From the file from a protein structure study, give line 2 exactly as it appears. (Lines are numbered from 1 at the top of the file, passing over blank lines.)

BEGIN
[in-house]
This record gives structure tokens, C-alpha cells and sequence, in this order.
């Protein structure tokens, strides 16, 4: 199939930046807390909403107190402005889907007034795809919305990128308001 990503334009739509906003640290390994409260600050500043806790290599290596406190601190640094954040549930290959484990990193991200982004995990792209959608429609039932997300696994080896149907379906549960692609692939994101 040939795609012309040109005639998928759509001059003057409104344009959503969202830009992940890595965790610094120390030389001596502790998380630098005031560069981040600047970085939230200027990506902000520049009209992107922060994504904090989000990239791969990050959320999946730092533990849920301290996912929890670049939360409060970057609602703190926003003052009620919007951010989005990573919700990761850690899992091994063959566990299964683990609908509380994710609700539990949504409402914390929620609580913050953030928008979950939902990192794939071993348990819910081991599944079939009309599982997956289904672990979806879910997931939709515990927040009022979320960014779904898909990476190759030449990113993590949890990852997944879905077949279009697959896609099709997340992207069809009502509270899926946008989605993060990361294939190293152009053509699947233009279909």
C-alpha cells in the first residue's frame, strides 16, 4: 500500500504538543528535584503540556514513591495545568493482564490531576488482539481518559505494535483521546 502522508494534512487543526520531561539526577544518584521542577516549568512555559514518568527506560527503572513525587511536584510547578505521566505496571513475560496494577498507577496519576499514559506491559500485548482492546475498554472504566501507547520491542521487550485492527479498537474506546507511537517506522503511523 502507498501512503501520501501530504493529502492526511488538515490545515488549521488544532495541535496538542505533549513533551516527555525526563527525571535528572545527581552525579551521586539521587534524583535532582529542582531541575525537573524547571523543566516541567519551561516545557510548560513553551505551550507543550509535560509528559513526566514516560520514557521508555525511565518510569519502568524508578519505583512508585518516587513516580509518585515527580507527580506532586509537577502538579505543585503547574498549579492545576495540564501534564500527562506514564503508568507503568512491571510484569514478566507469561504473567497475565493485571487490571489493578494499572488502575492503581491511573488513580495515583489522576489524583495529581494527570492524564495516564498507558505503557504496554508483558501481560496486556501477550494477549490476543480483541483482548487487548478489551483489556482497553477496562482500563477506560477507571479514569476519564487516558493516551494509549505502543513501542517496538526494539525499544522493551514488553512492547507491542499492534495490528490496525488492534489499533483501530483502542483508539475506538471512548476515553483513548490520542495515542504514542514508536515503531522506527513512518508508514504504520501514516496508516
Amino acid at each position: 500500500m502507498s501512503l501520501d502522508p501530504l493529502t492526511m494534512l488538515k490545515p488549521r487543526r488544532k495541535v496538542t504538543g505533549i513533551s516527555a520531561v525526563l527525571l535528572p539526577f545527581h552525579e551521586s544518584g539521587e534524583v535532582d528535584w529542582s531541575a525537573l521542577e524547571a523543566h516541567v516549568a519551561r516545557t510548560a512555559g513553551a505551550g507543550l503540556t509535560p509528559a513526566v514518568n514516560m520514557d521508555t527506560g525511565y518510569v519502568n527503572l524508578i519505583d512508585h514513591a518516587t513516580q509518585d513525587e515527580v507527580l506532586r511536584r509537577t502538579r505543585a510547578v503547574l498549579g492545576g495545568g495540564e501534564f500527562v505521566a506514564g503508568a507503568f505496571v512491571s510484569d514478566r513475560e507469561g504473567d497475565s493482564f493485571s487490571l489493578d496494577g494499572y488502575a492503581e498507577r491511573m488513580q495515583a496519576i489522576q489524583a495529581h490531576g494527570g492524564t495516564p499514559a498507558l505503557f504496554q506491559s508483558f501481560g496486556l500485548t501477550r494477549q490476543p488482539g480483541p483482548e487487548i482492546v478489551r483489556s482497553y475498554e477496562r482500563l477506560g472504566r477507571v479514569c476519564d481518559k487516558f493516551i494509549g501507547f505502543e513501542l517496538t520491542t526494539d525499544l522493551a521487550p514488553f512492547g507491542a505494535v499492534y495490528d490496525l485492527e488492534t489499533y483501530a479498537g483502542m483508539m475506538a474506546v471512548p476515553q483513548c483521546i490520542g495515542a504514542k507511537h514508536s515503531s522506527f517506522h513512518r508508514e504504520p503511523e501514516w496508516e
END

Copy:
This record gives structure tokens, C-alpha cells and sequence, in this order.